Plant-Based Diet May Reduce Risk Of Heart Failure: Study

NDTV Food Desk  |  Updated: April 25, 2019 18:11 IST

Plant-Based Diet May Reduce Risk Of Heart Failure: Study

In the recent times, plant-based diets have been praised and touted to be better for the heart and overall health, than diets where meats are the source of protein. Additionally, plant-based diets have been found to be good for the environment as well, as they are less labour and resource-intensive. A new study has added to the growing body of scientific evidence that suggests that plant-based diets may be healthier for the heart than diets that are rich in meats. The study has indicated that following a plant-based diet may reduce the risk of heart failure (HF) by as much as 41 per cent, as compared to a diet that is rich in fried foods, added fats and eggs.

The study titled, "Dietary Patterns and Incident Heart Failure in U.S. Adults Without Known Coronary Disease", was published in the Journal of the American College of Cardiology. Stating the aim of the study, a report in the journal said, "The purpose of this study was to determine associations of 5 dietary patterns with incident HF hospitalisations among U.S. adults."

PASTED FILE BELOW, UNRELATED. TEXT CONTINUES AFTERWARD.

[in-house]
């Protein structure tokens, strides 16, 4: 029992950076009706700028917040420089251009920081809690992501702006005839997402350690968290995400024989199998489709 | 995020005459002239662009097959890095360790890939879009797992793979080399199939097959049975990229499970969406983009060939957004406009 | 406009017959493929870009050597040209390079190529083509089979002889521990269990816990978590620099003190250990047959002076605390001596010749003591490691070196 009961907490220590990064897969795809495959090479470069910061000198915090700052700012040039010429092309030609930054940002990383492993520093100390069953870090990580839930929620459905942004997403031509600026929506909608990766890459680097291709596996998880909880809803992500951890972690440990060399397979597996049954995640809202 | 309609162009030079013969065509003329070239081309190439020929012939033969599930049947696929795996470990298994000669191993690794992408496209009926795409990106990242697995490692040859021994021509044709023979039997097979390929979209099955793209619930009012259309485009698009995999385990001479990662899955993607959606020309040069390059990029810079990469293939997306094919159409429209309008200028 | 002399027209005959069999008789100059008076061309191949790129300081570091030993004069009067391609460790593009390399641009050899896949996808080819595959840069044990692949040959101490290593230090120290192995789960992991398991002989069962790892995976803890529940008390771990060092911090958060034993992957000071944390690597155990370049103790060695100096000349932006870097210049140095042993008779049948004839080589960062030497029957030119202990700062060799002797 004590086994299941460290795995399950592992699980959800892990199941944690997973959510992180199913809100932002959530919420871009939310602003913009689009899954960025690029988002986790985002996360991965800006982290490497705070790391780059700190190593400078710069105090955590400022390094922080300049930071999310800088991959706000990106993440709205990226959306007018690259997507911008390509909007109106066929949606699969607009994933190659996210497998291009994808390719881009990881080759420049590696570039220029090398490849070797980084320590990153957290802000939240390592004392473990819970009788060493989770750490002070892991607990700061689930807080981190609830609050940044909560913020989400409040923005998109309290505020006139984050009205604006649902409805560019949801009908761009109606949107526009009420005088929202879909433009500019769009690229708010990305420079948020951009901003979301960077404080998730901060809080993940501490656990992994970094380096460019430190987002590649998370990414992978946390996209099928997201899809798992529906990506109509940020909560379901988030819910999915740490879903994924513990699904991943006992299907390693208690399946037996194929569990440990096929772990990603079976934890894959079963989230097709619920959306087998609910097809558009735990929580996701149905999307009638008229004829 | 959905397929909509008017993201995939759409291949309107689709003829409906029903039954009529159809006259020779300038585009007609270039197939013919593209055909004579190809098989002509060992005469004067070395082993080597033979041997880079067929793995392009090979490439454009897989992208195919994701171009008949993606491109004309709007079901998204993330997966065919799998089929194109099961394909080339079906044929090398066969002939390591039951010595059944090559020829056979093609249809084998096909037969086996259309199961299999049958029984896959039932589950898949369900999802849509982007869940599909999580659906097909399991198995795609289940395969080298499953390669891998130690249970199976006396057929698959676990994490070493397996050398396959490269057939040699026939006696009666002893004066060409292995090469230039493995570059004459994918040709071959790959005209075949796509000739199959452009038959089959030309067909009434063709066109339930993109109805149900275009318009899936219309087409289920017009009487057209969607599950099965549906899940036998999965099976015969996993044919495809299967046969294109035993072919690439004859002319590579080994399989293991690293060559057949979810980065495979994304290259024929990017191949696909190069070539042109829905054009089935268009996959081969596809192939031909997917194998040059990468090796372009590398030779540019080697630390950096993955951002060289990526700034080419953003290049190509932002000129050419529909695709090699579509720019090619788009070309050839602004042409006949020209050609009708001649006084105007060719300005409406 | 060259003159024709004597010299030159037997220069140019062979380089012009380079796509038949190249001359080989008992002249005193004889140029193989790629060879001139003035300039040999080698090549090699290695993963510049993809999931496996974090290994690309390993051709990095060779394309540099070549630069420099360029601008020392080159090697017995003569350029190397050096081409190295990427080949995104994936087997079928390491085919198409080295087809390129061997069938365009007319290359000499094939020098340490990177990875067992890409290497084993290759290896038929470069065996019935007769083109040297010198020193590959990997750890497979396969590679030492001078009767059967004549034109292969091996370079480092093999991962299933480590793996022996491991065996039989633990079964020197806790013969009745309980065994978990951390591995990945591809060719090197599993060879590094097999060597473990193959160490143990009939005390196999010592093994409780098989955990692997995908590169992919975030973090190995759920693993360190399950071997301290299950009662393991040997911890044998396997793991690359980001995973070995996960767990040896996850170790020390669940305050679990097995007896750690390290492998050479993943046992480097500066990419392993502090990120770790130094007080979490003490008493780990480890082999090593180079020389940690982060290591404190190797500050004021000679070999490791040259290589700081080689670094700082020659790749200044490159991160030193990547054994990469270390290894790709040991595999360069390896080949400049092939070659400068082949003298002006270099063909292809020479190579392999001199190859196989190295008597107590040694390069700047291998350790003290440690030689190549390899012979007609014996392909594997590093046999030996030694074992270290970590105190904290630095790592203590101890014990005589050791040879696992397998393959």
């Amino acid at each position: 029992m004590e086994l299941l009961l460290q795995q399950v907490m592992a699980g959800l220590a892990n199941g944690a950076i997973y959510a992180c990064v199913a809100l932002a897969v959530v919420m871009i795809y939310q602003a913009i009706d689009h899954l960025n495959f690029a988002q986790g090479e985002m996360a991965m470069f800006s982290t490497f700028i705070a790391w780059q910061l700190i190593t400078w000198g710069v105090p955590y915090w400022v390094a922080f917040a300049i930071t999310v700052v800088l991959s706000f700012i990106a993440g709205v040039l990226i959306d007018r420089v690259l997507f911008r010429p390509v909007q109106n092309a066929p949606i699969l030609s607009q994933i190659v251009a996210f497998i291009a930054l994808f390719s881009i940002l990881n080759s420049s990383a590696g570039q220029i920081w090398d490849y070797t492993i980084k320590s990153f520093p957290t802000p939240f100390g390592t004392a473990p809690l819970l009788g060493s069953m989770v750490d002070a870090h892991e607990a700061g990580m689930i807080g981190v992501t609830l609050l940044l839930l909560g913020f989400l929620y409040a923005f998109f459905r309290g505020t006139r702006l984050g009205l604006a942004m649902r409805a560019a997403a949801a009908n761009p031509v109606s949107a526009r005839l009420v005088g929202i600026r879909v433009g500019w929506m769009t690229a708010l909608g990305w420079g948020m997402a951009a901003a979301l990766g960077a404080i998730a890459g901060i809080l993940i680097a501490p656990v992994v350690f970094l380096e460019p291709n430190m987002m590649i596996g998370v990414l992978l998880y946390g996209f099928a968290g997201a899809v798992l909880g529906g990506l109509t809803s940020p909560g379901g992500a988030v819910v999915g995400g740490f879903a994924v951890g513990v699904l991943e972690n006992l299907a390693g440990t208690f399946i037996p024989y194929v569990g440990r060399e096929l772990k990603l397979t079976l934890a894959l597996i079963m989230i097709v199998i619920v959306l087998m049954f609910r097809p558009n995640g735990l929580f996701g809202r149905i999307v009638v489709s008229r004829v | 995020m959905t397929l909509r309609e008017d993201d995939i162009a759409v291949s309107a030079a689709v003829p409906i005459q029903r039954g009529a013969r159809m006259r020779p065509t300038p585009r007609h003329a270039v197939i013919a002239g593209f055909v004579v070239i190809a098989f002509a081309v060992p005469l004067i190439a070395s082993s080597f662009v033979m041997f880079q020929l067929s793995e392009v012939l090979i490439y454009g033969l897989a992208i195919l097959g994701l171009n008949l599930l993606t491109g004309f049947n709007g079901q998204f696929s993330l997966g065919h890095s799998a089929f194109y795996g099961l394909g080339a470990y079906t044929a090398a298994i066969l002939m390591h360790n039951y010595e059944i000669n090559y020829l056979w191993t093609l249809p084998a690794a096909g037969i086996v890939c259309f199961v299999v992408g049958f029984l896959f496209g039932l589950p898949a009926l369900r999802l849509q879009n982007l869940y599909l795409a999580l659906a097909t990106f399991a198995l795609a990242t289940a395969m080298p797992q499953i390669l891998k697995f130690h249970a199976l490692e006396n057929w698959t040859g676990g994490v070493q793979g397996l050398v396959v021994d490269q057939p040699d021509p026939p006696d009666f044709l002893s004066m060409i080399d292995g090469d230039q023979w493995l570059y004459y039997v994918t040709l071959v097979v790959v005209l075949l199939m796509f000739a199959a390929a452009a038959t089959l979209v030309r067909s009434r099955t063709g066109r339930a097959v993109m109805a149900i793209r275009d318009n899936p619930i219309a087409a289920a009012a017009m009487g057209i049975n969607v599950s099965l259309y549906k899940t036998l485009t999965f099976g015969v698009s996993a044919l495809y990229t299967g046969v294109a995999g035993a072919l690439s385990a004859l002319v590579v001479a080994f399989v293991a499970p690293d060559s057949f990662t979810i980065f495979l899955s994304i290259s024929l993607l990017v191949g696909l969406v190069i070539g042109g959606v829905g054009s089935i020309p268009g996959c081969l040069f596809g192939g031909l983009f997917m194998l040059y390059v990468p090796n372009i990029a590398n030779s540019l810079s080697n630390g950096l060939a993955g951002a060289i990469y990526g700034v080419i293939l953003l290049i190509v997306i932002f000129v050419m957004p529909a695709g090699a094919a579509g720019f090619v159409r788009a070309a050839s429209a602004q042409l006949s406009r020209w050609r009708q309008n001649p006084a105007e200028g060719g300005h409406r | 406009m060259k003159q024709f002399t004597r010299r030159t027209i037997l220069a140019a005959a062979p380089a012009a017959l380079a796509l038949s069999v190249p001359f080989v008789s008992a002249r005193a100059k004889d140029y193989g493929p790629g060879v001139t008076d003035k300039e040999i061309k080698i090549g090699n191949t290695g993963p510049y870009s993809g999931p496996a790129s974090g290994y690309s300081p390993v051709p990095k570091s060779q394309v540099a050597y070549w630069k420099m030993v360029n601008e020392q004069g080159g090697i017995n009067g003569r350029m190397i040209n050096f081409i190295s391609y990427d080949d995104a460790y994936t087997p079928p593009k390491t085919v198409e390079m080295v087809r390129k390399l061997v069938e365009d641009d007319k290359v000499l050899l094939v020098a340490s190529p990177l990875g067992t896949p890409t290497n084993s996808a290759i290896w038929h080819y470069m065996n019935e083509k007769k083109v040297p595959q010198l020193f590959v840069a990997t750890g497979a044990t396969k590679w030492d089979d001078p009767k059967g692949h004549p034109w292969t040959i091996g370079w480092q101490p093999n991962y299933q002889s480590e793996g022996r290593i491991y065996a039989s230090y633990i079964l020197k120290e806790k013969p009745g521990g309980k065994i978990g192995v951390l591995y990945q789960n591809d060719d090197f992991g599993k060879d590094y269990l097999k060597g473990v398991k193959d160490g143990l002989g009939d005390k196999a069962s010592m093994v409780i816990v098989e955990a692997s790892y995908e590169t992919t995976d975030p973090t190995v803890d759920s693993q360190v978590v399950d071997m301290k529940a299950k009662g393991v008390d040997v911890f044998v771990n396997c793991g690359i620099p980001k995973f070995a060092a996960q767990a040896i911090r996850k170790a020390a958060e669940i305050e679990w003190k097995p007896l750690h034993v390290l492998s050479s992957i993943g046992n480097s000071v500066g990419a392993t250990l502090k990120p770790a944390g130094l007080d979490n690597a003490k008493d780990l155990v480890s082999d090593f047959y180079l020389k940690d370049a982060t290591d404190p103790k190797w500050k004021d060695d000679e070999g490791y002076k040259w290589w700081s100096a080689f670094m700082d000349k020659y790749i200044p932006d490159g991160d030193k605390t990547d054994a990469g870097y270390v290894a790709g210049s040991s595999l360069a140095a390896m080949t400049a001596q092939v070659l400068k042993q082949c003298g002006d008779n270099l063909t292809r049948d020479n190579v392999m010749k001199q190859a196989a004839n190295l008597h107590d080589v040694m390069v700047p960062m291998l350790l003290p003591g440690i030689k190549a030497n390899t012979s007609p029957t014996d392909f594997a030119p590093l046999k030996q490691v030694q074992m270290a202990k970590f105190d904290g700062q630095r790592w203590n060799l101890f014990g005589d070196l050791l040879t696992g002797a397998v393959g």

For the study, the researchers analysed data from the Reasons for Geographic and Racial Differences in Stroke (REGARDS) trial and looked at the dietary patterns of 16,068 participants, all of whom were American and had an average age of 45 years. The participants were followed for a period of over eight years, during which there were 363 incident HF hospitalisations.

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The study results said, "Compared with the lowest quartile, the highest quartile of adherence to the plant-based dietary pattern was associated with a 41% lower risk of HF in multivariable-adjusted models. Highest adherence to the Southern dietary pattern was associated with a 72% higher risk of HF after adjusting for age, sex, and race and for other potential confounders."


The study concluded by saying, "Adherence to a plant-based dietary pattern was inversely associated with incident HF risk, whereas the Southern dietary pattern was positively associated with incident HF risk."


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